The industrial model of education focusing on mass production of human competencies to meet the needs of growth and development of a society has served its purpose for the last couple of decades. This model, apart from fulfilling the needs of equity and equality, set standards of performance through certification, thereby providing a purposeful education. This triggered and compelled learning into a straight-jacketed, pre-designed model. In the process it discounted the aptitude and attitude of the learners and promoted a competitive engagement with learning defining and targeting the end products. The creative urges of the learners were suppressed to fall in line with what the system wants than what the learner wants. This forced the thought dynamics of the parents to follow the growth profile of the leaners through a one-way mountain track. Forcing many such mountaineers to go ahead without adequate assessment of mental and physical health brought emotional discomfort and they could neither enjoy their journey nor the targets. They lost either the purpose or fulfilment in such journeys. The personal interests of the learners were set aside to prove the relevance and usefulness of the learner to a socially cast intellectual dye. This model helped the parents to standardize the profile of the learners against their competitors and to prove a point. Celebrations were more on meeting and proving in the competition than celebrating every breath of learning by the learners.
In the emerging scenario, the content, the process and the purpose of education is likely to be more open, more flexible, more self-directed and non-competitive. Research on the learning methods, evolution of newer tools of technology, hybrid models of learning and liberation of learning from time and space are likely to bring paradigm shifts in the understanding of education and hence the approach its modus operandi. The parents would therefore be expected to reposition their mindset about education, the ways their children would learn, the relationship profile of the learner and the teacher. Their vision of schools and their operations would also have to change lest the mismatch between the way the schools would operate, and the parents would expect them to operate might create conflicts.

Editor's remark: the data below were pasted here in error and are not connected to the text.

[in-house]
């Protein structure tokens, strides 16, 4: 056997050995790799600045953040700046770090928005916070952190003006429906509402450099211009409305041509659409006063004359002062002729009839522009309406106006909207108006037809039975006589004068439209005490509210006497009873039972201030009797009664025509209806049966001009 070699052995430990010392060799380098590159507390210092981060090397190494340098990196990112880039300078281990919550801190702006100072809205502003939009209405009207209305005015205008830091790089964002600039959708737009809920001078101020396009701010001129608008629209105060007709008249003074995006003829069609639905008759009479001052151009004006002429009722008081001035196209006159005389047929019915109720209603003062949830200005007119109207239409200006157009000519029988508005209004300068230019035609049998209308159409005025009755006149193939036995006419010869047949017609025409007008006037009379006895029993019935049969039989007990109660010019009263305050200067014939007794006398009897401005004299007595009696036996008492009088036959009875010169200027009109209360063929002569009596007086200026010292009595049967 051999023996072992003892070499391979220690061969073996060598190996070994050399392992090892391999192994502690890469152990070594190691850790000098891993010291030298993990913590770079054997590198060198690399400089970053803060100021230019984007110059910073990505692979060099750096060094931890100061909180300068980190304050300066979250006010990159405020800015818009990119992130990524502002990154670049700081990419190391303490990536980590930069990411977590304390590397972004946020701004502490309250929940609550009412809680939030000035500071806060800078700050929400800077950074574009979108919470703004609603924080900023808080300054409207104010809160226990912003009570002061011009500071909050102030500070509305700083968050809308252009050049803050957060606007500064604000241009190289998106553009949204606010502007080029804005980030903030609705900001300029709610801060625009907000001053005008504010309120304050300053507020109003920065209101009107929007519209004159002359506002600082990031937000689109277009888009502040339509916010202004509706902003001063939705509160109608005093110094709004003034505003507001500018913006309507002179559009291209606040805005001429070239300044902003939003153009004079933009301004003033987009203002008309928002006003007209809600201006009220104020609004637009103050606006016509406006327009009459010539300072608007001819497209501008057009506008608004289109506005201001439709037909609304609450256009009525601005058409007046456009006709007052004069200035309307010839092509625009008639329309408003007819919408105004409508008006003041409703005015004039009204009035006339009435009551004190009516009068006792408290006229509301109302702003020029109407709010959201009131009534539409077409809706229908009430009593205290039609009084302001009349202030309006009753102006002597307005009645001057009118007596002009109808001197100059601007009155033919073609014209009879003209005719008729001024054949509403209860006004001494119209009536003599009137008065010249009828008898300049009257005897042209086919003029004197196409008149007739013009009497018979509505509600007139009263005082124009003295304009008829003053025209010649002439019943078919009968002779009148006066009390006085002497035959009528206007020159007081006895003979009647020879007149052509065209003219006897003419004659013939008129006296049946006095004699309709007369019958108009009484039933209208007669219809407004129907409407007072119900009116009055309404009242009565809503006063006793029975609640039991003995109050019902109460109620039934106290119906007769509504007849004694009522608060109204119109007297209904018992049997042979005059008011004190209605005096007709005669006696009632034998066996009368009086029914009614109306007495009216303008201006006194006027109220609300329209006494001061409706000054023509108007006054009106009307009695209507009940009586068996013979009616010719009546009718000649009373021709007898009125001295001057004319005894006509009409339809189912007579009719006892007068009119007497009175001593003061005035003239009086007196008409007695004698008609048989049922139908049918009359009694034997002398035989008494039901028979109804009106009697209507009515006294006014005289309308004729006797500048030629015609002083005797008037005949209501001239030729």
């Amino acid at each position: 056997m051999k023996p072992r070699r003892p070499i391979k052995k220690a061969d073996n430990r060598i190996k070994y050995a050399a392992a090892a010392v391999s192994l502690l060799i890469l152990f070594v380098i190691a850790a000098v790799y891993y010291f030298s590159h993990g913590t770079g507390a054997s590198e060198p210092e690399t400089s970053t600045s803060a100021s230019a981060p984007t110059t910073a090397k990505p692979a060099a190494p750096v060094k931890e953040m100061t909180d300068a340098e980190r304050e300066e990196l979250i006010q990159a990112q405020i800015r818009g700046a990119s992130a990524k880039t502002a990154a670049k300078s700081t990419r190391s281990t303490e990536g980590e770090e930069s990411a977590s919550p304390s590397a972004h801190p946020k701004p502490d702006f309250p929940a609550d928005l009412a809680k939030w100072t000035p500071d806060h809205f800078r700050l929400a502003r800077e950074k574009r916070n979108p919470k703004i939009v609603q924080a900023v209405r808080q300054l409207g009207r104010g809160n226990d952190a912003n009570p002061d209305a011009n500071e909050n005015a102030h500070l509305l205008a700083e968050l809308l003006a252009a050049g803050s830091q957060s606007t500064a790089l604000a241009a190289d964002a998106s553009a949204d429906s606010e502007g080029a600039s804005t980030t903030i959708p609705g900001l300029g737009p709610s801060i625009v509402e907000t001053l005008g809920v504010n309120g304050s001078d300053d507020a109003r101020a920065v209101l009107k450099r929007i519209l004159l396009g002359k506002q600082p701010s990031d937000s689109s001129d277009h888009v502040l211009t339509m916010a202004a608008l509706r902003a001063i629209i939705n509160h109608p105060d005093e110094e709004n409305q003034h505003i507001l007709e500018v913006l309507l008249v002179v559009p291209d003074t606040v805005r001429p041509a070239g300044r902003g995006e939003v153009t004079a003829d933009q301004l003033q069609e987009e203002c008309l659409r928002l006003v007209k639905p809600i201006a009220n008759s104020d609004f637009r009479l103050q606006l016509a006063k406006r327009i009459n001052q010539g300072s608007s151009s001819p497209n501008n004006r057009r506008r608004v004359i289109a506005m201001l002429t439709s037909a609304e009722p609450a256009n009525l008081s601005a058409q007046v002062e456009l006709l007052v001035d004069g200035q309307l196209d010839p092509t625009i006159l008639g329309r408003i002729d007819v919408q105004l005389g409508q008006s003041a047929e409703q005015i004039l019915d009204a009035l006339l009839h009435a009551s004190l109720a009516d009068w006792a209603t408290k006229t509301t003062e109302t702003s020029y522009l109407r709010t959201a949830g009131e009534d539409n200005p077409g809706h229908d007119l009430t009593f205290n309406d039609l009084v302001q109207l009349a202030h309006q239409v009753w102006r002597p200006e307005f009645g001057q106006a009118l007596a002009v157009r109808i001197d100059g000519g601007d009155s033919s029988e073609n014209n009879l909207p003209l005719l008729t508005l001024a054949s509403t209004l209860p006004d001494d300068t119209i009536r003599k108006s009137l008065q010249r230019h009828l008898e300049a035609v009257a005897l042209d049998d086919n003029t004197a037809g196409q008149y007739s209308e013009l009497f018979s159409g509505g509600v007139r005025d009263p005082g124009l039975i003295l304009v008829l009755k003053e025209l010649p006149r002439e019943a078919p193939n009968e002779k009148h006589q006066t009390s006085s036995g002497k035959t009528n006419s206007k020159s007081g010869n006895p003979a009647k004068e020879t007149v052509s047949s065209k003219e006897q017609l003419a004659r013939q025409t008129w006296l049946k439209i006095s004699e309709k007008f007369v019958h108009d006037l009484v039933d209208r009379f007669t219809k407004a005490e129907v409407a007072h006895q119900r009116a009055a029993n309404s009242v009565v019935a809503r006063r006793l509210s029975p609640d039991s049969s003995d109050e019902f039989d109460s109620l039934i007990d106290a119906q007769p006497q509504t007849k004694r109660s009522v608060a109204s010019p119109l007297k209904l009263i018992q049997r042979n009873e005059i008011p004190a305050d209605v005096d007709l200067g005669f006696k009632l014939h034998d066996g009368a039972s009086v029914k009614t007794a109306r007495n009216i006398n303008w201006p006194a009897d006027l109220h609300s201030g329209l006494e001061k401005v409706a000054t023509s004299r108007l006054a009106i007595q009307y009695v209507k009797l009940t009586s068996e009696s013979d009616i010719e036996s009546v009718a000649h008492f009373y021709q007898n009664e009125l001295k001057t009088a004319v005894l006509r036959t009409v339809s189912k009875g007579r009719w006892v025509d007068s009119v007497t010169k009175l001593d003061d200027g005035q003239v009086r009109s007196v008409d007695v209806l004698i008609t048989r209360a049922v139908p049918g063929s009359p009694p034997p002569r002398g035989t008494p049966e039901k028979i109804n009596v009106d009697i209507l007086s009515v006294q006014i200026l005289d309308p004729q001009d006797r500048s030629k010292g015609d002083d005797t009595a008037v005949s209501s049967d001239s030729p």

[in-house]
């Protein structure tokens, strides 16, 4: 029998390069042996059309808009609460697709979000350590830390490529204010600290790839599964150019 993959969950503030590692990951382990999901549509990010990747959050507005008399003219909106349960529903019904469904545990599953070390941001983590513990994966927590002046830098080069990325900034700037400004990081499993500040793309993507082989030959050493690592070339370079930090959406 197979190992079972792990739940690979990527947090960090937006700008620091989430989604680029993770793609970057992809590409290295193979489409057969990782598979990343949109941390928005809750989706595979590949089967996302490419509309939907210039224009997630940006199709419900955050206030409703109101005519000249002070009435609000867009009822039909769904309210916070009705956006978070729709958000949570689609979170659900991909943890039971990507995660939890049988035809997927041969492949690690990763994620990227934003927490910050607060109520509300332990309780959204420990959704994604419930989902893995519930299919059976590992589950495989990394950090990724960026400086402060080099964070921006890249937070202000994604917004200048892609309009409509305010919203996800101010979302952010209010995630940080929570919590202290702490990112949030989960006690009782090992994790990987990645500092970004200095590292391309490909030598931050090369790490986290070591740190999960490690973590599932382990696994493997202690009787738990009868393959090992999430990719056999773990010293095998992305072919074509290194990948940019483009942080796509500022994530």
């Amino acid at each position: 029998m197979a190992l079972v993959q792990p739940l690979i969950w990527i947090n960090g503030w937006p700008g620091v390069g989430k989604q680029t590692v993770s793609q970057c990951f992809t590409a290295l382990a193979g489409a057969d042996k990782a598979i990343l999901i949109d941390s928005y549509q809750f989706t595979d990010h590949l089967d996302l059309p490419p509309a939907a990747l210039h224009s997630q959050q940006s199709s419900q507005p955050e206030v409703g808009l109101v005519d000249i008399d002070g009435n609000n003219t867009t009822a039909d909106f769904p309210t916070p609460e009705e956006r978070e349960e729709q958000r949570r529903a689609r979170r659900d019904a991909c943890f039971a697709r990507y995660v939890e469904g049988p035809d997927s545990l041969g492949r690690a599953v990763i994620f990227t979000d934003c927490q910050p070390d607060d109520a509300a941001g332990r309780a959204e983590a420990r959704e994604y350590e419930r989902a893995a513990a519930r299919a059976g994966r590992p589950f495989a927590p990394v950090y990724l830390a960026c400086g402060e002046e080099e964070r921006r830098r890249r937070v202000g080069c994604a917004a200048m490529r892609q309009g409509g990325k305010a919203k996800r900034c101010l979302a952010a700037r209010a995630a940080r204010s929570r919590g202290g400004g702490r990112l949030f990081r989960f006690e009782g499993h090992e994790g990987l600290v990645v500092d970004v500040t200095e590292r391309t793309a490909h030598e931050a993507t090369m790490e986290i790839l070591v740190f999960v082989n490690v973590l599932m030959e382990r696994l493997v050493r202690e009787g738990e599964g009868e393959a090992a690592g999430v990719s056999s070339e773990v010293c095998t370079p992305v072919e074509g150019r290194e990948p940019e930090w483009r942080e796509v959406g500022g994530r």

Some of the basic changes in the mindset, parents need to have would be the following:
1. The schools would become facilitators of learning
The schools and the teachers would become facilitators of learning providing critical inputs for learners to seek, expand and assimilate knowledge and skills through their own efforts. The blend of the formal and informal sources of learning inputs would liberate the text-based learning. Hence parents seeking to force the children to an exclusive text-based learning or to a restricted compass of learning would be doing a mistake and restrain their wards from the joy and spectrum of learning. They possible would need to look at the learning profile of the children with a non-comparative and non-competitive eye. It would mean an in-depth understanding both education and the psyche of their own children.
2. The contents for learning would be liberal and would let learners design their own learning constructs.
The straight-jacketed unidirectional approach of content delivery might change allowing the learners to seek and examine and construct content at their own level. Content compilation from diverse sources, authenticity of the content, relevance and applicability of the content to the individual needs of the learner would force the learning methods more self-directed and peer impacted. Social construction of knowledge will enhance interactive and connectivism models and hence any effort of parents to limit learning into time capsules would be failing. Even educated parents might find it difficult to draw a learning map for their wards as such learning maps would be disadvantageous to the learner or be debatable.
3. The pedagogy in the classrooms would be enabling but not top-down.
The ivory tower approach of classrooms would find their way out with teachers becoming more participants in learning as co-learners. The teacher dictated notes, homework and other customized models of the past decades would get replaced by newer pedagogies which would support research, analysis, evidence, debate and provide experiential learning. This will promote a text-free, bagless learning situations which might put parents into serious doubts about the quality of transactions. With freedom to learn, the learning content and methods would get customized to each learner leaving parents unable to compare notes with their friends and relatives. Parents would do well by being active triggers, catalysts and enablers to their wards rather than acting as auditors or police officers.